Meaning of housekeeper in English:


Pronunciation /ˈhaʊsˌkiːpə/

Translate housekeeper into Spanish


  • 1A person employed to manage a household.

    ‘In a scheme being piloted for the first time outside London, affluent city workers can employ Filipino housekeepers, who combine nannying skills with domestic service.’
    • ‘He is a bachelor so he might want to employ a housekeeper and a gardener, but that's up to him.’
    • ‘In this Golden Age, the heroes were neither cops nor outlaws, doctors nor housekeepers, ranch-owners nor lawyers, spies nor mafia hoods.’
    • ‘Similarly, women in domestic service as housekeepers or parlour maids had to make a choice between work and marriage.’
    • ‘In other cases, women answered advertisements by foreign tour operators or employment agencies looking for au pairs, models, housekeepers and waitresses.’
    • ‘Although she has the support of doctors, nurses and housekeepers, the former First Lady oversees her husband's care, despite the effect it has on her own health.’
    • ‘Personal staff costs - for two butlers, a valet, four chefs, two chauffeurs, eight housekeepers, eight gardeners and a secretariat - are probably another £1m.’
    • ‘At a job fair on Sunday, one firm was employing men housekeepers only and offering high remuneration.’
    • ‘They will include chefs, housekeepers and waiters as well as business owners.’
    • ‘She manages with a part-time housekeeper, Helen, who moves in full time if she is away.’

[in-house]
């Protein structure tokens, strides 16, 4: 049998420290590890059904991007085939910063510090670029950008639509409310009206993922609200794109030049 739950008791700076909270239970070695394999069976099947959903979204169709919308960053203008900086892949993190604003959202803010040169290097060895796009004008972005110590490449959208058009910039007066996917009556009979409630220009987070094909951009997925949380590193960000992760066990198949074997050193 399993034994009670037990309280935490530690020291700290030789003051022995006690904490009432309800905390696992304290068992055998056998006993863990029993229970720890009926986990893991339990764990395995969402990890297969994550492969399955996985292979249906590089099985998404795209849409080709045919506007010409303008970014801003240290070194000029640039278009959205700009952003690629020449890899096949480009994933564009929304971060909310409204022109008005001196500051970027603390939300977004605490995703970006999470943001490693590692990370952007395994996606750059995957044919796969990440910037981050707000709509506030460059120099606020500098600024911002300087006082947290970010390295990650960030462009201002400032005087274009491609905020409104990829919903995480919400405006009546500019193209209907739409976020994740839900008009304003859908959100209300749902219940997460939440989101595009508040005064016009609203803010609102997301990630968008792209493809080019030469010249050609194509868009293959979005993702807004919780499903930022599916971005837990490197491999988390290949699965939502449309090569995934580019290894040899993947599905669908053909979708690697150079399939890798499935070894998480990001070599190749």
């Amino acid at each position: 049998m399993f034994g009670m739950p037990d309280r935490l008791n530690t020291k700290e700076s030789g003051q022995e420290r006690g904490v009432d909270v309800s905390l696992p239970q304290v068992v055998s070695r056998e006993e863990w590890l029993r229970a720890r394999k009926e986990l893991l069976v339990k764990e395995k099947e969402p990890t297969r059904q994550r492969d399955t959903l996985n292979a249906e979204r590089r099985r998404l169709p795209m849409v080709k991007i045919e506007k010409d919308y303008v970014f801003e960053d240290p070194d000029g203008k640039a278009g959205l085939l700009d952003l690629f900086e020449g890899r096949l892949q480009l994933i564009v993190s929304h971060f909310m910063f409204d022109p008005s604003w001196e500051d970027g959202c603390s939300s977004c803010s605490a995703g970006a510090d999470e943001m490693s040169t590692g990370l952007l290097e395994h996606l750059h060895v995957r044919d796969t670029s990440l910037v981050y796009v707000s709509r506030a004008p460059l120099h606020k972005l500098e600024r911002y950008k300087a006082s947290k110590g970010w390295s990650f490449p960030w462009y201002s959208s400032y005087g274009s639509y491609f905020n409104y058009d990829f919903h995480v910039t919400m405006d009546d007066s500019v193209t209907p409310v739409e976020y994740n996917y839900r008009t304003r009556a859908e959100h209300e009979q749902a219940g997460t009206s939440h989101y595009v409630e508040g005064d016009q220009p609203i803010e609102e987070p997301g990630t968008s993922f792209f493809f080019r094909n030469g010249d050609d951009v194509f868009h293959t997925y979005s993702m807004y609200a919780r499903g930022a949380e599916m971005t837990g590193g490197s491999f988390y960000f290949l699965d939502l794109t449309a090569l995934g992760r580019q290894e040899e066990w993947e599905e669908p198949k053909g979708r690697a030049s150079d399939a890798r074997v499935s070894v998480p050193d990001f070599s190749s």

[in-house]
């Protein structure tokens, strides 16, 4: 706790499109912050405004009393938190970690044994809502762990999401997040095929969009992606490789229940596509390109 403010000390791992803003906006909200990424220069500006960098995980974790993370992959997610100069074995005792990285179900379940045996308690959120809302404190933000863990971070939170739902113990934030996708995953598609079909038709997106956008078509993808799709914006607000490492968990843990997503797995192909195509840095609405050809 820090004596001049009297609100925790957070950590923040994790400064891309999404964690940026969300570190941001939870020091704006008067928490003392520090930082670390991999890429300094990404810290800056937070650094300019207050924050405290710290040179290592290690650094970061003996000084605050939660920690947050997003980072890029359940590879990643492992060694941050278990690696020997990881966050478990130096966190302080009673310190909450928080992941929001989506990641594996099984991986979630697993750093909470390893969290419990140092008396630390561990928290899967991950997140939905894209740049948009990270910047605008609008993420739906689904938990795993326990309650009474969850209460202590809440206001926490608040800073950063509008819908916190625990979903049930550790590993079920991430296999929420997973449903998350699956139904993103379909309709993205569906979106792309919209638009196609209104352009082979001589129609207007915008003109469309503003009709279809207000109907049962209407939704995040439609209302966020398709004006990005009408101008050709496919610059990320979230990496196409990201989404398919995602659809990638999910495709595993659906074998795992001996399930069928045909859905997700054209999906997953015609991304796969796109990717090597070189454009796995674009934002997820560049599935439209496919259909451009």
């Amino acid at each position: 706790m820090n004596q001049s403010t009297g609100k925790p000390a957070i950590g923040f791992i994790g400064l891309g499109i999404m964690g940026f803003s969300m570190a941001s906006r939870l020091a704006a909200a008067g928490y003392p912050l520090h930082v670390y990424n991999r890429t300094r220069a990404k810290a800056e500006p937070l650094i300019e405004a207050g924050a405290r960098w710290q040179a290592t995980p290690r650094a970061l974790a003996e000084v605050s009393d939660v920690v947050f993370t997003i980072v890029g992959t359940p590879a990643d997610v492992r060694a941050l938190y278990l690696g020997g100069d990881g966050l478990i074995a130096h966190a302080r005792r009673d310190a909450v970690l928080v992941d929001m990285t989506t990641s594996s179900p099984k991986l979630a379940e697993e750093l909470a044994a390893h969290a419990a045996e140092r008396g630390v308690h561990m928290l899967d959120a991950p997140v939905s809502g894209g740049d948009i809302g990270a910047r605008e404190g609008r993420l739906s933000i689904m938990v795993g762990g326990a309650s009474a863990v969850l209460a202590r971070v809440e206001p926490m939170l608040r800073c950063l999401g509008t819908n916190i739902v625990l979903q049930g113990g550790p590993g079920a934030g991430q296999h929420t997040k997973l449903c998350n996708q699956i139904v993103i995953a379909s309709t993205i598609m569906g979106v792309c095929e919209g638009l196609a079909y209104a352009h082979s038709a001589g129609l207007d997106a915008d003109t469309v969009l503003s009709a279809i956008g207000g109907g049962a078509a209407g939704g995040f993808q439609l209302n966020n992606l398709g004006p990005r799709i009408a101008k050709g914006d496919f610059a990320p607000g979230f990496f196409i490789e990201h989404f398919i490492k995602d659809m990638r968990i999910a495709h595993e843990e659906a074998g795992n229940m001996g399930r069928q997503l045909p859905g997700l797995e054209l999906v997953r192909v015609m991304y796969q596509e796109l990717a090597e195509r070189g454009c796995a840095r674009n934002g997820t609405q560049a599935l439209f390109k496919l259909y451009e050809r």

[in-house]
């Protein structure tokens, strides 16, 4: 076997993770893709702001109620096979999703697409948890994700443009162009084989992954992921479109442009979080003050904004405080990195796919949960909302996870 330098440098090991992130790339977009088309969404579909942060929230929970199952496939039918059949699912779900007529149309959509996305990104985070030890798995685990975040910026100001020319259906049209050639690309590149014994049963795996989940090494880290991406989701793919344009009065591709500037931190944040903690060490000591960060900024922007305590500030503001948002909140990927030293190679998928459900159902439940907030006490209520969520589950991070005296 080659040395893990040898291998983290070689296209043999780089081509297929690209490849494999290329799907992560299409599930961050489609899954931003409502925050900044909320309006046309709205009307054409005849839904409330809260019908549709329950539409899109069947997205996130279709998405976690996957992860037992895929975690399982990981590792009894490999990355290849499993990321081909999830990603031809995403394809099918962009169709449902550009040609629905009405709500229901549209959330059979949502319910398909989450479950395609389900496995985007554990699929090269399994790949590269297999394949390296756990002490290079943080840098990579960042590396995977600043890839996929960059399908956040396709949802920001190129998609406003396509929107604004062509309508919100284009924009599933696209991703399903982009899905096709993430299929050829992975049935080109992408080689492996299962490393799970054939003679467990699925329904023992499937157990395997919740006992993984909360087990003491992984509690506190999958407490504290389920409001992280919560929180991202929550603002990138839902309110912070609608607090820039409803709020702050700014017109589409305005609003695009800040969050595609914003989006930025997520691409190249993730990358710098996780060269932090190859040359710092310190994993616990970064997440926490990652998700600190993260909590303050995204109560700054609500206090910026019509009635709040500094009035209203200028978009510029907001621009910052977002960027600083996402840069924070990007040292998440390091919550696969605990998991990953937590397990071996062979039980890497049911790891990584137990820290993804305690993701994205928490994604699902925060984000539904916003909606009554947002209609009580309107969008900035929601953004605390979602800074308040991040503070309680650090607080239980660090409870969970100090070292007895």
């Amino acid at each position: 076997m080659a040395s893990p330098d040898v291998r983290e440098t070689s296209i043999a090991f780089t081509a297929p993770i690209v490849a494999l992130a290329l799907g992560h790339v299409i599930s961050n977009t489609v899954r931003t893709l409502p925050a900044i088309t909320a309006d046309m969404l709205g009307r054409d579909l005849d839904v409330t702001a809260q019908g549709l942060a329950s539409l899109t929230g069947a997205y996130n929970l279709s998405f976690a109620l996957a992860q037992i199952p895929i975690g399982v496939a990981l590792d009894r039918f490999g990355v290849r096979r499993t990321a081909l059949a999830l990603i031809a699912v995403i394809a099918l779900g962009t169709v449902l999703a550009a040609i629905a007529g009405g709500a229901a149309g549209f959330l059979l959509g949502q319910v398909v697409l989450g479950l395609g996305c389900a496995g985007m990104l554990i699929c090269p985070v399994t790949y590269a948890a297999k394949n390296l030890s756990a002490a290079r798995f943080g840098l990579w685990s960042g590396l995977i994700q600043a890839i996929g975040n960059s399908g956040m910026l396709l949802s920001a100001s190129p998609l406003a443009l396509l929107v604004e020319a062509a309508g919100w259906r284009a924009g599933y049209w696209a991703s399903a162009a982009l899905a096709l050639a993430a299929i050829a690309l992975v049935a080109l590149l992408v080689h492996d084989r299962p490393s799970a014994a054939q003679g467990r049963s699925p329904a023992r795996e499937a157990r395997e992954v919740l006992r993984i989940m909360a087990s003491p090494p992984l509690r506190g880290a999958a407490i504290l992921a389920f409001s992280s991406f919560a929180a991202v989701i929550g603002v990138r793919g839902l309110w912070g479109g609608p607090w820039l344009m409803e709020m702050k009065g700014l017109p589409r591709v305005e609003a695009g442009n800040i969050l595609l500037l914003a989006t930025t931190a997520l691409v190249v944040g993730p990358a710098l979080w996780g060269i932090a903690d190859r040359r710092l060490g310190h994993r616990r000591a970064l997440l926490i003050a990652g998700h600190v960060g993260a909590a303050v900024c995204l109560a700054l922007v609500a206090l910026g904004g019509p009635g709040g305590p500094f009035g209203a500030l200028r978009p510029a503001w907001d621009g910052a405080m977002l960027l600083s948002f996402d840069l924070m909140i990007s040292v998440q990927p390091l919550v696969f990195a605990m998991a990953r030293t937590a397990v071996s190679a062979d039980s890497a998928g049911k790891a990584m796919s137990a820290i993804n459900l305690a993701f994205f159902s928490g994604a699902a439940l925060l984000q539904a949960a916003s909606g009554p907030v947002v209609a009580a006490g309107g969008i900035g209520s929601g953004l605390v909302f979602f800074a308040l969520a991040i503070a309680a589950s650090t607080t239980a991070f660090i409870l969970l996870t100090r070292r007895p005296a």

• ‘The striking workers include part-time housekeepers, cooks, ticket takers, ushers, bartenders, concession workers, servers, and conversion and ice crews.’
    • ‘People with occupational exposure to latex include medical professionals, housekeepers, tire manufacturers, and latex industry workers.’
    • ‘The owner fled the scene before police arrived, leaving the housekeeper and the girls inside their rooms.’
    • ‘Then rent a fully staffed luxury villa in Mallorca that comes with a butler, chef, housekeeper, maid and gardener.’
    • ‘Even without abuse per se, long hours of isolated, physically exhausting domestic labor for live-in nannies, cooks and housekeepers can extend beyond what most employees would tolerate.’
    • ‘Critics from both the right and the left accuse middle-class women of neglecting their children and exploiting the immigrant women they employ as nannies and housekeepers.’
    • ‘In the towns, people work as street vendors, in the construction industry, as maids and housekeepers, or as plumbers, electricians, or carpenters.’
    • ‘This includes approximately 75,000 workers who serve the rich and very rich in such jobs as limousine drivers, nannies, housekeepers, waiters and bellhops.’
    • ‘He had taken Spanish in high school and also learned a lot from the Hispanic housekeepers his family had employed throughout the years.’
    • ‘During the fall and winter, cooks, housekeepers, and other attendants saw to the owners' needs.’
    attendant, retainer
    1. 1.1A person employed to perform cleaning and other domestic tasks in a hotel or institution.